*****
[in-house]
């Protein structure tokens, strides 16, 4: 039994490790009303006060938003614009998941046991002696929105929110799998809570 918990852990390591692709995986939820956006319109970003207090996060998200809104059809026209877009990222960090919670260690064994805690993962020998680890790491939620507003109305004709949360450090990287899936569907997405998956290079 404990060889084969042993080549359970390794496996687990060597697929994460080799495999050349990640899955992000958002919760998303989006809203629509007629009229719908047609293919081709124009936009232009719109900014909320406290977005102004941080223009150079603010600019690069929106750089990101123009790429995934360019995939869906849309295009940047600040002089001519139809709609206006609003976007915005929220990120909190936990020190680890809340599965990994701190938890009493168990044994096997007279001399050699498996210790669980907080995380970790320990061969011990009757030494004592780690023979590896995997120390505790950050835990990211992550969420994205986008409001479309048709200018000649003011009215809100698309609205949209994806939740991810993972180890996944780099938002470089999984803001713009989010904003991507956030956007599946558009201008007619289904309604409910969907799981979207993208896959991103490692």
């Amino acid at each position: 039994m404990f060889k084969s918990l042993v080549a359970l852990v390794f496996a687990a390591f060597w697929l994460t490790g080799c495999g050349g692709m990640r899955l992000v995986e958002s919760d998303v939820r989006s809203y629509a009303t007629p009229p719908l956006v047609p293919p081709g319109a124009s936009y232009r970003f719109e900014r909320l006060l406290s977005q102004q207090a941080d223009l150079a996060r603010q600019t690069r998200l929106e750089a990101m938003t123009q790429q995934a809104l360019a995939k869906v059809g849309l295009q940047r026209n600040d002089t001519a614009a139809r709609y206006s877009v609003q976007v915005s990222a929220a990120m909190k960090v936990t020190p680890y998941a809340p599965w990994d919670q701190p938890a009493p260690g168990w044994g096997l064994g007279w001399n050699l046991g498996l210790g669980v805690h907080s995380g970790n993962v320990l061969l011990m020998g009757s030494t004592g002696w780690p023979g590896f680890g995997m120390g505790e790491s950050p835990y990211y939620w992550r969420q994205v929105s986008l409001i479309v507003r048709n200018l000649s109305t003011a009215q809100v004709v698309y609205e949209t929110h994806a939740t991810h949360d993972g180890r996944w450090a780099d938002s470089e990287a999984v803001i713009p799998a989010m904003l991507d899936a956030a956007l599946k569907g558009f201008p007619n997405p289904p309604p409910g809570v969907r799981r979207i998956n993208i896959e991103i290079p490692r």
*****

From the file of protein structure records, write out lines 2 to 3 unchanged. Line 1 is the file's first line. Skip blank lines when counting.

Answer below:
């Protein structure tokens, strides 16, 4: 039994490790009303006060938003614009998941046991002696929105929110799998809570 918990852990390591692709995986939820956006319109970003207090996060998200809104059809026209877009990222960090919670260690064994805690993962020998680890790491939620507003109305004709949360450090990287899936569907997405998956290079 404990060889084969042993080549359970390794496996687990060597697929994460080799495999050349990640899955992000958002919760998303989006809203629509007629009229719908047609293919081709124009936009232009719109900014909320406290977005102004941080223009150079603010600019690069929106750089990101123009790429995934360019995939869906849309295009940047600040002089001519139809709609206006609003976007915005929220990120909190936990020190680890809340599965990994701190938890009493168990044994096997007279001399050699498996210790669980907080995380970790320990061969011990009757030494004592780690023979590896995997120390505790950050835990990211992550969420994205986008409001479309048709200018000649003011009215809100698309609205949209994806939740991810993972180890996944780099938002470089999984803001713009989010904003991507956030956007599946558009201008007619289904309604409910969907799981979207993208896959991103490692």
């Amino acid at each position: 039994m404990f060889k084969s918990l042993v080549a359970l852990v390794f496996a687990a390591f060597w697929l994460t490790g080799c495999g050349g692709m990640r899955l992000v995986e958002s919760d998303v939820r989006s809203y629509a009303t007629p009229p719908l956006v047609p293919p081709g319109a124009s936009y232009r970003f719109e900014r909320l006060l406290s977005q102004q207090a941080d223009l150079a996060r603010q600019t690069r998200l929106e750089a990101m938003t123009q790429q995934a809104l360019a995939k869906v059809g849309l295009q940047r026209n600040d002089t001519a614009a139809r709609y206006s877009v609003q976007v915005s990222a929220a990120m909190k960090v936990t020190p680890y998941a809340p599965w990994d919670q701190p938890a009493p260690g168990w044994g096997l064994g007279w001399n050699l046991g498996l210790g669980v805690h907080s995380g970790n993962v320990l061969l011990m020998g009757s030494t004592g002696w780690p023979g590896f680890g995997m120390g505790e790491s950050p835990y990211y939620w992550r969420q994205v929105s986008l409001i479309v507003r048709n200018l000649s109305t003011a009215q809100v004709v698309y609205e949209t929110h994806a939740t991810h949360d993972g180890r996944w450090a780099d938002s470089e990287a999984v803001i713009p799998a989010m904003l991507d899936a956030a956007l599946k569907g558009f201008p007619n997405p289904p309604p409910g809570v969907r799981r979207i998956n993208i896959e991103i290079p490692r």